When a grounded object, such as your hand, comes in range of the electric field sensor, some of the current from the transmitter is shunted to ground and less will go into the receive electrode. As a result, the magnitude of the received signal will be smaller.

Implementation Basics

There are two components required to implement the sensor on the ATmega16. To operate the transmitter and generate an alternating electric field, the microcontroller must generate a square wave at the desired transmit frequency. We'll do this with Timer 0's output compare interrupt. The associated ISR will be very simple: it just has to toggle a pin on and off. By selecting the prescaler and output compare values, we can precisely set the frequency of the square wave.

Question 2: Write an equation to determine the frequency of the transmitter output waveform fT for a given prescaler value pT0 and output compare value c. Remember that an output compare value of 63, for example, takes 64 timer counts to match (the timer starts at 0). The exact frequency of the crystal you are using is 7,372,800 Hz—do not use an approximation.

We will use the ADC in free-running mode to sample the received waveform. We want to take ADC samples at points corresponding to 0˚, 90˚, 180˚, and 270˚ on the waveform. In order to make this happen, the prescaler for the ADC and the prescaler and compare value for timer 0 need to be carefully chosen so that an ADC sample occurs some integer number of periods of the transmit waveform after the previous, plus one-quarter period (90˚).

Question 3: Write an equation to determine the sample rate of the ADC, fS, for a given ADC prescaler value pADC.

Now, we need to determine the frequency at which we're going to transmit, and the prescaler and output compare values that are necessary to set everything up. Ideally to be robust to noise we want to keep the transmit frequency as high as possible, within the constraints of our microcontroller. One important constraint is that the successive approximation ADC in our ATmega168 can't really provide useful values if its clock is running faster than 1 MHz. Another important consideration is the time it takes to handle the ISR for generating the square wave, which happens twice per period of the transmit waveform, and the time it takes to read and accumulate the value from the ADC, which happens once per ADC sample.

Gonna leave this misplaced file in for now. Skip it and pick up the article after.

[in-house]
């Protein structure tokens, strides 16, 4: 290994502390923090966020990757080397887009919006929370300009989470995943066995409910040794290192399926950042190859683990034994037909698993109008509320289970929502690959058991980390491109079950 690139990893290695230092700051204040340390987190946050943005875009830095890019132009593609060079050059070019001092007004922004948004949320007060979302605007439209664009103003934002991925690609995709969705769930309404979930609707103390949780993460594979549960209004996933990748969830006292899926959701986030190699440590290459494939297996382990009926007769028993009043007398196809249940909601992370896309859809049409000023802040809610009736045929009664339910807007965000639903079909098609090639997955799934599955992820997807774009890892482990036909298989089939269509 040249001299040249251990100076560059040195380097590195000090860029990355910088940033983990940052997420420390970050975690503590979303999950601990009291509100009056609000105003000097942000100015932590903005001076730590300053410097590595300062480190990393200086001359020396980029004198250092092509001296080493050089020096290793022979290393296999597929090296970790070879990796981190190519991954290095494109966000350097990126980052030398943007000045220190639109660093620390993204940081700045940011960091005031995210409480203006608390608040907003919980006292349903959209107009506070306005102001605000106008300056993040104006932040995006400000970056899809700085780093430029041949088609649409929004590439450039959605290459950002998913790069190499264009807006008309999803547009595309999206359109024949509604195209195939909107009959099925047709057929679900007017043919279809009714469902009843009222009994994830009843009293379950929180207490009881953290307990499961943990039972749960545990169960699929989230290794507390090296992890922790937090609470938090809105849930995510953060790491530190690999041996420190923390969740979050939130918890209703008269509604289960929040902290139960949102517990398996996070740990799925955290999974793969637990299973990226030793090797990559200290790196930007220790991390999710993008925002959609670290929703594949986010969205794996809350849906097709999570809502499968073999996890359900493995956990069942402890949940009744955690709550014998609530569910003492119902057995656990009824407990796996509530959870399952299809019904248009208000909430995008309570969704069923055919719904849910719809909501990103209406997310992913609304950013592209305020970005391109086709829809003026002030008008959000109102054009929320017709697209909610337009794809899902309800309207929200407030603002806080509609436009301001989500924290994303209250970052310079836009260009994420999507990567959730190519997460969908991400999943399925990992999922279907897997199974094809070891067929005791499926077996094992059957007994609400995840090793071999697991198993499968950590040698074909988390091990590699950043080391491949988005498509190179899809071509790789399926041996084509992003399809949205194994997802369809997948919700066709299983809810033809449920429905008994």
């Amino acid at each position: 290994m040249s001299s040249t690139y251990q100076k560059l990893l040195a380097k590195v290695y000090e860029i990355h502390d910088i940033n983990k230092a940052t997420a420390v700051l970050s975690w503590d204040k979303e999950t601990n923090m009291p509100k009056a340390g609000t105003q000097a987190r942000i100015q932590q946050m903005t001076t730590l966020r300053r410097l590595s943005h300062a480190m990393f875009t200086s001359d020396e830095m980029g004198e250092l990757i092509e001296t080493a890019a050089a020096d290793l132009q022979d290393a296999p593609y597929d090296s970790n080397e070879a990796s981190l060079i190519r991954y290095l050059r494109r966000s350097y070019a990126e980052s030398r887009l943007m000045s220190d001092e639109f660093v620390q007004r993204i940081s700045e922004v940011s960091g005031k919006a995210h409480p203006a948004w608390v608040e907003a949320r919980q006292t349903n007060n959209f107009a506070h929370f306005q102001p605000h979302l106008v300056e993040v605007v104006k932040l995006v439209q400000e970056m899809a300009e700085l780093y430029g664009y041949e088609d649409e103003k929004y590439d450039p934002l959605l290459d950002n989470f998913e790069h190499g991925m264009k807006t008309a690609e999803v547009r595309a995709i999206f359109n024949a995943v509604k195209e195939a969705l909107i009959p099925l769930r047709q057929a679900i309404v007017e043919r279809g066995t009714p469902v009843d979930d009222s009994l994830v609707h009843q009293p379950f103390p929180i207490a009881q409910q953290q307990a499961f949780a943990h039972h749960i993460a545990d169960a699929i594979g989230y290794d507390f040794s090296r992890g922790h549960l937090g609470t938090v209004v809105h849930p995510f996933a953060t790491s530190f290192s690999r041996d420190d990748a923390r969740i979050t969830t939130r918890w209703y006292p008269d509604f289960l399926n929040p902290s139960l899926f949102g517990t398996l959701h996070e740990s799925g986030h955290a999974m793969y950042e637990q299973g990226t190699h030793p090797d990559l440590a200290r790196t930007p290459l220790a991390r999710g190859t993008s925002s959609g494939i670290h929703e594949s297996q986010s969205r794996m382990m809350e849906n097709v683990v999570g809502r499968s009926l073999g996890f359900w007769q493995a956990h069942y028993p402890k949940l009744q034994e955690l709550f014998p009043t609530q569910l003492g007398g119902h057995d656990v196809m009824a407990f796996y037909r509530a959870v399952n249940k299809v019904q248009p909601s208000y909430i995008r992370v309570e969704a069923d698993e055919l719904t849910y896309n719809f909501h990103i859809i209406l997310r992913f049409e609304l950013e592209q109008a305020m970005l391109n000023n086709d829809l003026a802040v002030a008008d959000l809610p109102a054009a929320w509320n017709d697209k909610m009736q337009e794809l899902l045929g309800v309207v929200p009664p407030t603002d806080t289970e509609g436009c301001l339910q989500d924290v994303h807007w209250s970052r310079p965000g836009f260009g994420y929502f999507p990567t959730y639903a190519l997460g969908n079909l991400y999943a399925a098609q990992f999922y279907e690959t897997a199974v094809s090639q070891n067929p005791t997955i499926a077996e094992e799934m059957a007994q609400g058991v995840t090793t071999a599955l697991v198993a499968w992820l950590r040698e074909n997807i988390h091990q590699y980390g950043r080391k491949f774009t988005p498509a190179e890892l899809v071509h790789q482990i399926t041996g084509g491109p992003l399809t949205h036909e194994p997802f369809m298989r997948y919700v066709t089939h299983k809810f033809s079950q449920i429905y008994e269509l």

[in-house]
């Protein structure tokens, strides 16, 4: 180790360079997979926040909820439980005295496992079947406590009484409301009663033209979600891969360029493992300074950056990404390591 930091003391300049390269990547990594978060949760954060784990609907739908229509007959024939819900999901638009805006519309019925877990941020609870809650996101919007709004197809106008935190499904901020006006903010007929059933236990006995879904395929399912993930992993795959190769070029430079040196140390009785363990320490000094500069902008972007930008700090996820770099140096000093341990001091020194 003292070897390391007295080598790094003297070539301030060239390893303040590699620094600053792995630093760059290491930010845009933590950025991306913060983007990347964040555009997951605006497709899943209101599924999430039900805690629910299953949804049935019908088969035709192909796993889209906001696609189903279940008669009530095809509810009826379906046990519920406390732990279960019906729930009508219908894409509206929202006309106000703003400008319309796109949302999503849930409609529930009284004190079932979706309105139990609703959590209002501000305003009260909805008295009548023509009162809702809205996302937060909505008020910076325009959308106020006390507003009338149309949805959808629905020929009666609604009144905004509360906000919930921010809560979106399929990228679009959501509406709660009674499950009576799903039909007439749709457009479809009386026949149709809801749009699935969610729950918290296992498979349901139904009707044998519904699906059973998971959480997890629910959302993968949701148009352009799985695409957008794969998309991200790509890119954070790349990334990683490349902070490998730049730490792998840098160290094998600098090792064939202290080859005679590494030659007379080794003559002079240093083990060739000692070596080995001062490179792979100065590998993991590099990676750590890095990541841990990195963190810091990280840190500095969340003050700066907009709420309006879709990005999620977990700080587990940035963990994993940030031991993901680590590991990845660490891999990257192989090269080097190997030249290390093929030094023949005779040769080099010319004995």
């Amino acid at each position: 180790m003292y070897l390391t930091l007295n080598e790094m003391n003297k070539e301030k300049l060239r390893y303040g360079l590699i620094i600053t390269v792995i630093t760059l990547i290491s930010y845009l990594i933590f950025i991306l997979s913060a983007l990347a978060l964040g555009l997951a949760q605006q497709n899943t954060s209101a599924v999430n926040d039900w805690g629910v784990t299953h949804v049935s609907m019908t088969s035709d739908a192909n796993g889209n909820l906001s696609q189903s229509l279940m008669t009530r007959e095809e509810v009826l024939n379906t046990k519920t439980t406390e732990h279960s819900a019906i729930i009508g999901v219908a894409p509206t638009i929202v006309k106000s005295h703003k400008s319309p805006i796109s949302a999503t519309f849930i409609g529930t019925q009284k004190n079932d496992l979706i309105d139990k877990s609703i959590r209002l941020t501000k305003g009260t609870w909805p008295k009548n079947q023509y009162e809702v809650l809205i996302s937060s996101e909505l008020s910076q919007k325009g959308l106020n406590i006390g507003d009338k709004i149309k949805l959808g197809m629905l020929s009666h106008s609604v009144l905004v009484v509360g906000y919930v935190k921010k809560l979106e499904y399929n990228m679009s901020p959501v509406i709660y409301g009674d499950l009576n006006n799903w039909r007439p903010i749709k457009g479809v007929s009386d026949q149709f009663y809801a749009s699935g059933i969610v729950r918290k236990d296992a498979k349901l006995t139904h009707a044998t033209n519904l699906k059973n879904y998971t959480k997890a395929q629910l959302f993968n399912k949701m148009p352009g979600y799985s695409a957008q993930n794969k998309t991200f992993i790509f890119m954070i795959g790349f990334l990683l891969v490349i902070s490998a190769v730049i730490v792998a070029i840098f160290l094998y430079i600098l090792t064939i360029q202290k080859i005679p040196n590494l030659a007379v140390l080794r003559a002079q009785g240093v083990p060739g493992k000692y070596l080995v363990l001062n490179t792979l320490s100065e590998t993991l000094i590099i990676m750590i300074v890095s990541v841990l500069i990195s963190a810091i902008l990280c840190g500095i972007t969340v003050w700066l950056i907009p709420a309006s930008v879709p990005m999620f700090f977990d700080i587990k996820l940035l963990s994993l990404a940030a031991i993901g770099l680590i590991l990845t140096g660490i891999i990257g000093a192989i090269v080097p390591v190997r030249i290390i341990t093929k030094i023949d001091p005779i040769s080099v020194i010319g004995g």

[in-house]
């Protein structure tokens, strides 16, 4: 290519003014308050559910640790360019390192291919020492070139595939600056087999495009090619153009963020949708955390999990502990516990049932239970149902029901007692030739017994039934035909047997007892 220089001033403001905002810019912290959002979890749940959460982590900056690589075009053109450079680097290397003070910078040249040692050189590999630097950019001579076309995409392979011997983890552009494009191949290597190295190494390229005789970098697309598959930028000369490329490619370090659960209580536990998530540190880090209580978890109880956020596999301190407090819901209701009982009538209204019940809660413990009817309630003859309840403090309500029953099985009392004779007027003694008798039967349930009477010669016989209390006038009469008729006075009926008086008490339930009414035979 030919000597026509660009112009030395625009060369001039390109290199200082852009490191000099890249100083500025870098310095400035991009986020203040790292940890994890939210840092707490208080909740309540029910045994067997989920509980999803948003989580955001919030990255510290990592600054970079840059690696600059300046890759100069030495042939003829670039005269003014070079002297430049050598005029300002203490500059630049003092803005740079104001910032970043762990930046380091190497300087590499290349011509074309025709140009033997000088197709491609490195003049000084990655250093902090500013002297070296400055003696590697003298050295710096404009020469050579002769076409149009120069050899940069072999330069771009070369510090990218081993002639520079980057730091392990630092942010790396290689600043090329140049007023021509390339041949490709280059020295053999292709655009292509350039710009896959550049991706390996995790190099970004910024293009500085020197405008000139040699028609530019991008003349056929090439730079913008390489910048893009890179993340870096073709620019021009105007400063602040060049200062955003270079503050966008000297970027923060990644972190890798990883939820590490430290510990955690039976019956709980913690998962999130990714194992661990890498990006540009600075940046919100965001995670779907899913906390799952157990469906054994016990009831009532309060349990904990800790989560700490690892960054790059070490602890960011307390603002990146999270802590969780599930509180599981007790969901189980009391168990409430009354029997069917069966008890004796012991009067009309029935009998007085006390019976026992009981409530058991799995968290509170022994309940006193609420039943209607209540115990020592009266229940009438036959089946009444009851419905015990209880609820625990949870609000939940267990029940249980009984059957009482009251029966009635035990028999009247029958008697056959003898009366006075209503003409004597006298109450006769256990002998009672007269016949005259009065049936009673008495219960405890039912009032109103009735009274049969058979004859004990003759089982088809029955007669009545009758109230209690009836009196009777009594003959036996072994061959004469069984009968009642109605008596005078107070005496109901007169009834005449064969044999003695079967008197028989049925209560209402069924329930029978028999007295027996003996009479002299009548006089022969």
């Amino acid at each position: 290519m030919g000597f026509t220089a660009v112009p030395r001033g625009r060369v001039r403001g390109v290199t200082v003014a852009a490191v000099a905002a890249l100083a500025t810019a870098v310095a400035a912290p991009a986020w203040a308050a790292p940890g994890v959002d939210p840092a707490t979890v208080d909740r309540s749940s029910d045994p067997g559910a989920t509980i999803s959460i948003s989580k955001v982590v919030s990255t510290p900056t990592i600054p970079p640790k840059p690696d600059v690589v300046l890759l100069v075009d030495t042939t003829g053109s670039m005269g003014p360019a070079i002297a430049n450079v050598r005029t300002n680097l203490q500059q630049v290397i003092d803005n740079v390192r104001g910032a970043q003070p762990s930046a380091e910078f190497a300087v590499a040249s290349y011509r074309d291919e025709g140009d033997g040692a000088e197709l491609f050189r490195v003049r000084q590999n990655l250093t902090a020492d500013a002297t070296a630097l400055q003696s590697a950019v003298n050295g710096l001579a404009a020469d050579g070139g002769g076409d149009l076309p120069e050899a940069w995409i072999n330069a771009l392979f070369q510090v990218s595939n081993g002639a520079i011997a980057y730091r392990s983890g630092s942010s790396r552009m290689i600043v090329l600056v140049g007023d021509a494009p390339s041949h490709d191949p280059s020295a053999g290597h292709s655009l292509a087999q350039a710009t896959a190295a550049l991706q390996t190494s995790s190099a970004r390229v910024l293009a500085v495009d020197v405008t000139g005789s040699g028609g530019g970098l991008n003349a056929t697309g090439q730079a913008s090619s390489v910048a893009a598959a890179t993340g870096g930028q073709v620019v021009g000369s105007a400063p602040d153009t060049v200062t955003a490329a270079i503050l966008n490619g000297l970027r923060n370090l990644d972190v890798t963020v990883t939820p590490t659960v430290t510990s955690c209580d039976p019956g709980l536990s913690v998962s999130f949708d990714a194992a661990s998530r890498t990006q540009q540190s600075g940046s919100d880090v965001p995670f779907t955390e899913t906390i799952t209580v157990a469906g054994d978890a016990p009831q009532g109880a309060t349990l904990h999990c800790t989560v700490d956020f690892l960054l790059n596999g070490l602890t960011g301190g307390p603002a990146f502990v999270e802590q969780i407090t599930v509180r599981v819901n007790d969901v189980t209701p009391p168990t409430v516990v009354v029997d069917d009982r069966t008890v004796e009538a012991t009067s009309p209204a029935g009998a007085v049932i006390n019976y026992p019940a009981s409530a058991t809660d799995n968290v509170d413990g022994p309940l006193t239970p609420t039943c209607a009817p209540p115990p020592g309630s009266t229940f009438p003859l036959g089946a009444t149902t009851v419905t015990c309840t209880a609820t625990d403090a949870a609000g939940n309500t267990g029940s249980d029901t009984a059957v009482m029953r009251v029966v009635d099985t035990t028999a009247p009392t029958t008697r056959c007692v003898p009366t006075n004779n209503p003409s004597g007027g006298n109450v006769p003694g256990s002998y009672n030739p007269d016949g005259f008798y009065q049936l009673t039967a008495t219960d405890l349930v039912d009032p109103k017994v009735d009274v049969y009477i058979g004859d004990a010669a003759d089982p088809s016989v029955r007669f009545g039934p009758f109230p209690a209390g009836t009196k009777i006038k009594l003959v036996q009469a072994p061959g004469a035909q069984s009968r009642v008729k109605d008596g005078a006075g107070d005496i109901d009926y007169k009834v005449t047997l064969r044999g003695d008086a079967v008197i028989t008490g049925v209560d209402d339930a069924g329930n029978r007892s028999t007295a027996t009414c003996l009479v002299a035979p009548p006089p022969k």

Question 4: Using your two equations and the above constraints, determine values for pADC, pT0, and c that satisfy the condition:

with n being a small integer. This relationship should be exact; an approximation won't work here!

Consult with a TA to verify that you have chosen reasonable values before proceeding.

Building the Sensor Hardware

Since the transmit circuitry is sensitive to capacitance, and the receive circuitry is somewhat sensitive to layout considerations, we've prepared a printed circuit board specifically for this lab. The PCB also contains the transmit and receive electrodes.

Refer to the schematic while assembling the board.

Completed E-Field Board
Figure 2. Completed E-Field Sensor Board
Question 5: Show your computation of the required capacitor value in your lab write-up.

Testing the Hardware

Setting Up and Checking the ADC Timing

If you have all of the above working, you should be in good shape for next week's lab, in which we will finish implementing the sensor and add USB communication to and from your PC.